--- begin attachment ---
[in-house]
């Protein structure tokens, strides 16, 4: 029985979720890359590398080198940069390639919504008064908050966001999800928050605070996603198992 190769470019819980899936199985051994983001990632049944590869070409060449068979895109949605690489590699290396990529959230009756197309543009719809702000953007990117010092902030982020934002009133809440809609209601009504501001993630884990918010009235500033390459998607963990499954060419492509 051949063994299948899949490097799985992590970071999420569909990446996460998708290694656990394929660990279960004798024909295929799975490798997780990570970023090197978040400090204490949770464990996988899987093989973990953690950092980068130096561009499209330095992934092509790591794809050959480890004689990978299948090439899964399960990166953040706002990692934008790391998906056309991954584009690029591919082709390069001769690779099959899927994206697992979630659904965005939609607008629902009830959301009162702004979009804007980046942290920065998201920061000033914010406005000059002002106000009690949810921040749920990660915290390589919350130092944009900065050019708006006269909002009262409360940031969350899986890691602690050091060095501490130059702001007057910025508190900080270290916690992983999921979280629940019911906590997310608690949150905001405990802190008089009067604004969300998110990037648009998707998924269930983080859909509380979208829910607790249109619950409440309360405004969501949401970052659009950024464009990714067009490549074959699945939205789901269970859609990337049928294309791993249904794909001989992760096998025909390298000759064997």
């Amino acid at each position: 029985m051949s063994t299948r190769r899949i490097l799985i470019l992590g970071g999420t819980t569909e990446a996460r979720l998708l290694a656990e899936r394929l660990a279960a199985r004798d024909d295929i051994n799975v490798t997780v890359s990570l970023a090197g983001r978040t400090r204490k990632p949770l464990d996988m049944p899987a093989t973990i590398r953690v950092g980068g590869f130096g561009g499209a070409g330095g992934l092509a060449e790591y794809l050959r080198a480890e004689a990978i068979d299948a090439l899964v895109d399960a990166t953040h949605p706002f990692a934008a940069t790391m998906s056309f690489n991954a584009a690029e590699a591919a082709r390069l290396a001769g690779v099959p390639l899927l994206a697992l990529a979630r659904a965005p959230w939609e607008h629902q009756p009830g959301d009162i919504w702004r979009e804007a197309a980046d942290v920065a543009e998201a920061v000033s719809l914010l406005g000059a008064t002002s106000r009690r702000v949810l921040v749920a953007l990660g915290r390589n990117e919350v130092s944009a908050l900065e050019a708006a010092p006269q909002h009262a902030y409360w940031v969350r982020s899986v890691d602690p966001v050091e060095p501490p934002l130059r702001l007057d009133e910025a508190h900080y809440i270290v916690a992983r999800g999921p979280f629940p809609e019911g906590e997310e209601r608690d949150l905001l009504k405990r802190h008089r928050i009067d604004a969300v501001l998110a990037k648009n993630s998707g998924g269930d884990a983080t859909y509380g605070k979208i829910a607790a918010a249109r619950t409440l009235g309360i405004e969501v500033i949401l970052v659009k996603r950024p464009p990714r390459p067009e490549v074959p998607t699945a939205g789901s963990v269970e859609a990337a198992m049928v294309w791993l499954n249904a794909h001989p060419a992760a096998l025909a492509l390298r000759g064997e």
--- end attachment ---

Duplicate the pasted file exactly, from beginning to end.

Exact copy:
[in-house]
């Protein structure tokens, strides 16, 4: 029985979720890359590398080198940069390639919504008064908050966001999800928050605070996603198992 190769470019819980899936199985051994983001990632049944590869070409060449068979895109949605690489590699290396990529959230009756197309543009719809702000953007990117010092902030982020934002009133809440809609209601009504501001993630884990918010009235500033390459998607963990499954060419492509 051949063994299948899949490097799985992590970071999420569909990446996460998708290694656990394929660990279960004798024909295929799975490798997780990570970023090197978040400090204490949770464990996988899987093989973990953690950092980068130096561009499209330095992934092509790591794809050959480890004689990978299948090439899964399960990166953040706002990692934008790391998906056309991954584009690029591919082709390069001769690779099959899927994206697992979630659904965005939609607008629902009830959301009162702004979009804007980046942290920065998201920061000033914010406005000059002002106000009690949810921040749920990660915290390589919350130092944009900065050019708006006269909002009262409360940031969350899986890691602690050091060095501490130059702001007057910025508190900080270290916690992983999921979280629940019911906590997310608690949150905001405990802190008089009067604004969300998110990037648009998707998924269930983080859909509380979208829910607790249109619950409440309360405004969501949401970052659009950024464009990714067009490549074959699945939205789901269970859609990337049928294309791993249904794909001989992760096998025909390298000759064997």
């Amino acid at each position: 029985m051949s063994t299948r190769r899949i490097l799985i470019l992590g970071g999420t819980t569909e990446a996460r979720l998708l290694a656990e899936r394929l660990a279960a199985r004798d024909d295929i051994n799975v490798t997780v890359s990570l970023a090197g983001r978040t400090r204490k990632p949770l464990d996988m049944p899987a093989t973990i590398r953690v950092g980068g590869f130096g561009g499209a070409g330095g992934l092509a060449e790591y794809l050959r080198a480890e004689a990978i068979d299948a090439l899964v895109d399960a990166t953040h949605p706002f990692a934008a940069t790391m998906s056309f690489n991954a584009a690029e590699a591919a082709r390069l290396a001769g690779v099959p390639l899927l994206a697992l990529a979630r659904a965005p959230w939609e607008h629902q009756p009830g959301d009162i919504w702004r979009e804007a197309a980046d942290v920065a543009e998201a920061v000033s719809l914010l406005g000059a008064t002002s106000r009690r702000v949810l921040v749920a953007l990660g915290r390589n990117e919350v130092s944009a908050l900065e050019a708006a010092p006269q909002h009262a902030y409360w940031v969350r982020s899986v890691d602690p966001v050091e060095p501490p934002l130059r702001l007057d009133e910025a508190h900080y809440i270290v916690a992983r999800g999921p979280f629940p809609e019911g906590e997310e209601r608690d949150l905001l009504k405990r802190h008089r928050i009067d604004a969300v501001l998110a990037k648009n993630s998707g998924g269930d884990a983080t859909y509380g605070k979208i829910a607790a918010a249109r619950t409440l009235g309360i405004e969501v500033i949401l970052v659009k996603r950024p464009p990714r390459p067009e490549v074959p998607t699945a939205g789901s963990v269970e859609a990337a198992m049928v294309w791993l499954n249904a794909h001989p060419a992760a096998l025909a492509l390298r000759g064997e």